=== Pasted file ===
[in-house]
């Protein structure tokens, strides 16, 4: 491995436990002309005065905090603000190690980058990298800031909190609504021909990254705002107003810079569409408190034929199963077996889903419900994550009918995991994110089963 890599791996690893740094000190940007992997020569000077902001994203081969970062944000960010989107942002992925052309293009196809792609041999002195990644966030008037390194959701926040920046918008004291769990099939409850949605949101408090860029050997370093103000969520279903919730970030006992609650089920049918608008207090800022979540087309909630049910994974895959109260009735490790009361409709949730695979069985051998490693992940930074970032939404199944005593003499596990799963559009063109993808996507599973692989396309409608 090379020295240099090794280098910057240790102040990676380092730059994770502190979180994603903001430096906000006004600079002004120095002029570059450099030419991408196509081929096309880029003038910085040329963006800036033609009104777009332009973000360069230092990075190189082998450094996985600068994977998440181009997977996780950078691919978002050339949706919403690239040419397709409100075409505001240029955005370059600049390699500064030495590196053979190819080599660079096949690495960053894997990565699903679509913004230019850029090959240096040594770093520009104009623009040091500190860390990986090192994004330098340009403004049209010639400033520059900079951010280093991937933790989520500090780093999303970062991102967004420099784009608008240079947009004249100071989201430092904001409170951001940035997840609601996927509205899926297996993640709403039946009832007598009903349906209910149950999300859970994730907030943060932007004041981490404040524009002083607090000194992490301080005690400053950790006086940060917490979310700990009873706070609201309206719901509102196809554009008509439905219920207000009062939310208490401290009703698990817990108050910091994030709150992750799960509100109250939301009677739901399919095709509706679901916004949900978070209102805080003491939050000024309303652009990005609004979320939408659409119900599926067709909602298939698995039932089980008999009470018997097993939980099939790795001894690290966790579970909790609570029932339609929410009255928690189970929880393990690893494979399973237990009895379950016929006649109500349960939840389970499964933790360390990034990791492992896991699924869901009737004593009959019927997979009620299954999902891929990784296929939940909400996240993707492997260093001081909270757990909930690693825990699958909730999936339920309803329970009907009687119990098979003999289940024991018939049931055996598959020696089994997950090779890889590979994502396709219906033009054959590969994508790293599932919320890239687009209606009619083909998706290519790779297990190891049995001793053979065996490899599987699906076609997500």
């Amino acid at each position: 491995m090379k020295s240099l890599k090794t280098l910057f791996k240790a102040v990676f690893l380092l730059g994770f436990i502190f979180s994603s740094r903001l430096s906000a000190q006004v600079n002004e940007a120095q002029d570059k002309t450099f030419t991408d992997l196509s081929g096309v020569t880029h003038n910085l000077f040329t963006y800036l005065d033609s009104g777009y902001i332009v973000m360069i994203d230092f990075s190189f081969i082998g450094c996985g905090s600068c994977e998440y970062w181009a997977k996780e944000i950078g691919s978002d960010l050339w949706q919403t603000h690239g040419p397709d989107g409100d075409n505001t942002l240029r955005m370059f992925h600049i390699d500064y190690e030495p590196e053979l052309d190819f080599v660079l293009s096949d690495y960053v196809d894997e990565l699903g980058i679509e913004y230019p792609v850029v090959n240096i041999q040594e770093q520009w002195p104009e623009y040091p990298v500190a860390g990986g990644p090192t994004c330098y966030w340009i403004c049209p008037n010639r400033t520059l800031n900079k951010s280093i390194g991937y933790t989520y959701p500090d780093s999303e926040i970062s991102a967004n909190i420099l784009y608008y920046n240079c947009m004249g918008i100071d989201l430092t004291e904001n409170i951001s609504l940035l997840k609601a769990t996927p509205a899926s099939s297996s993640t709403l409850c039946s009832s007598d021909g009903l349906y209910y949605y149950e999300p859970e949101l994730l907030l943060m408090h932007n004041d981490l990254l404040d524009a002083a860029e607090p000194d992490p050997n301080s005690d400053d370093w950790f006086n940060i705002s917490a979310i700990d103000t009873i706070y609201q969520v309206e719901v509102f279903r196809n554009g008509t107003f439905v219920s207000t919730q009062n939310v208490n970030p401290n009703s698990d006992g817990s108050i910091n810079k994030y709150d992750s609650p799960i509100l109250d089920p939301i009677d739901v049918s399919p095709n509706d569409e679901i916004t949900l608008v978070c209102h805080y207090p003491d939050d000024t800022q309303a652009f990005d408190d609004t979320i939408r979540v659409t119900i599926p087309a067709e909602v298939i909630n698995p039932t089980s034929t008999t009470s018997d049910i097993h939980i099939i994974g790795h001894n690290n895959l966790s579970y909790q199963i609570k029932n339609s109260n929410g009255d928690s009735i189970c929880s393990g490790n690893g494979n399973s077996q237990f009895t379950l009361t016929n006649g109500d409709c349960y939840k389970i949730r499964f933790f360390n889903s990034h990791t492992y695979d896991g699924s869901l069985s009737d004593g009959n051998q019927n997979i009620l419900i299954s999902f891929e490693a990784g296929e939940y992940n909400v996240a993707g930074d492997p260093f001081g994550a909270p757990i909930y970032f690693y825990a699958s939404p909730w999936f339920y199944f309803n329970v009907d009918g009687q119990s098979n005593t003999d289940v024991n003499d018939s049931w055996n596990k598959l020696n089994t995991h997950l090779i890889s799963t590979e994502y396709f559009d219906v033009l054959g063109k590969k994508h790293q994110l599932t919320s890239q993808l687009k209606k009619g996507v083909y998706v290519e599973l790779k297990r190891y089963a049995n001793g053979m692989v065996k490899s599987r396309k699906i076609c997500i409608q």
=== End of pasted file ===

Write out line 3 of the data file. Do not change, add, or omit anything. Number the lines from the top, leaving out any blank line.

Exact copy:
């Amino acid at each position: 491995m090379k020295s240099l890599k090794t280098l910057f791996k240790a102040v990676f690893l380092l730059g994770f436990i502190f979180s994603s740094r903001l430096s906000a000190q006004v600079n002004e940007a120095q002029d570059k002309t450099f030419t991408d992997l196509s081929g096309v020569t880029h003038n910085l000077f040329t963006y800036l005065d033609s009104g777009y902001i332009v973000m360069i994203d230092f990075s190189f081969i082998g450094c996985g905090s600068c994977e998440y970062w181009a997977k996780e944000i950078g691919s978002d960010l050339w949706q919403t603000h690239g040419p397709d989107g409100d075409n505001t942002l240029r955005m370059f992925h600049i390699d500064y190690e030495p590196e053979l052309d190819f080599v660079l293009s096949d690495y960053v196809d894997e990565l699903g980058i679509e913004y230019p792609v850029v090959n240096i041999q040594e770093q520009w002195p104009e623009y040091p990298v500190a860390g990986g990644p090192t994004c330098y966030w340009i403004c049209p008037n010639r400033t520059l800031n900079k951010s280093i390194g991937y933790t989520y959701p500090d780093s999303e926040i970062s991102a967004n909190i420099l784009y608008y920046n240079c947009m004249g918008i100071d989201l430092t004291e904001n409170i951001s609504l940035l997840k609601a769990t996927p509205a899926s099939s297996s993640t709403l409850c039946s009832s007598d021909g009903l349906y209910y949605y149950e999300p859970e949101l994730l907030l943060m408090h932007n004041d981490l990254l404040d524009a002083a860029e607090p000194d992490p050997n301080s005690d400053d370093w950790f006086n940060i705002s917490a979310i700990d103000t009873i706070y609201q969520v309206e719901v509102f279903r196809n554009g008509t107003f439905v219920s207000t919730q009062n939310v208490n970030p401290n009703s698990d006992g817990s108050i910091n810079k994030y709150d992750s609650p799960i509100l109250d089920p939301i009677d739901v049918s399919p095709n509706d569409e679901i916004t949900l608008v978070c209102h805080y207090p003491d939050d000024t800022q309303a652009f990005d408190d609004t979320i939408r979540v659409t119900i599926p087309a067709e909602v298939i909630n698995p039932t089980s034929t008999t009470s018997d049910i097993h939980i099939i994974g790795h001894n690290n895959l966790s579970y909790q199963i609570k029932n339609s109260n929410g009255d928690s009735i189970c929880s393990g490790n690893g494979n399973s077996q237990f009895t379950l009361t016929n006649g109500d409709c349960y939840k389970i949730r499964f933790f360390n889903s990034h990791t492992y695979d896991g699924s869901l069985s009737d004593g009959n051998q019927n997979i009620l419900i299954s999902f891929e490693a990784g296929e939940y992940n909400v996240a993707g930074d492997p260093f001081g994550a909270p757990i909930y970032f690693y825990a699958s939404p909730w999936f339920y199944f309803n329970v009907d009918g009687q119990s098979n005593t003999d289940v024991n003499d018939s049931w055996n596990k598959l020696n089994t995991h997950l090779i890889s799963t590979e994502y396709f559009d219906v033009l054959g063109k590969k994508h790293q994110l599932t919320s890239q993808l687009k209606k009619g996507v083909y998706v290519e599973l790779k297990r190891y089963a049995n001793g053979m692989v065996k490899s599987r396309k699906i076609c997500i409608q």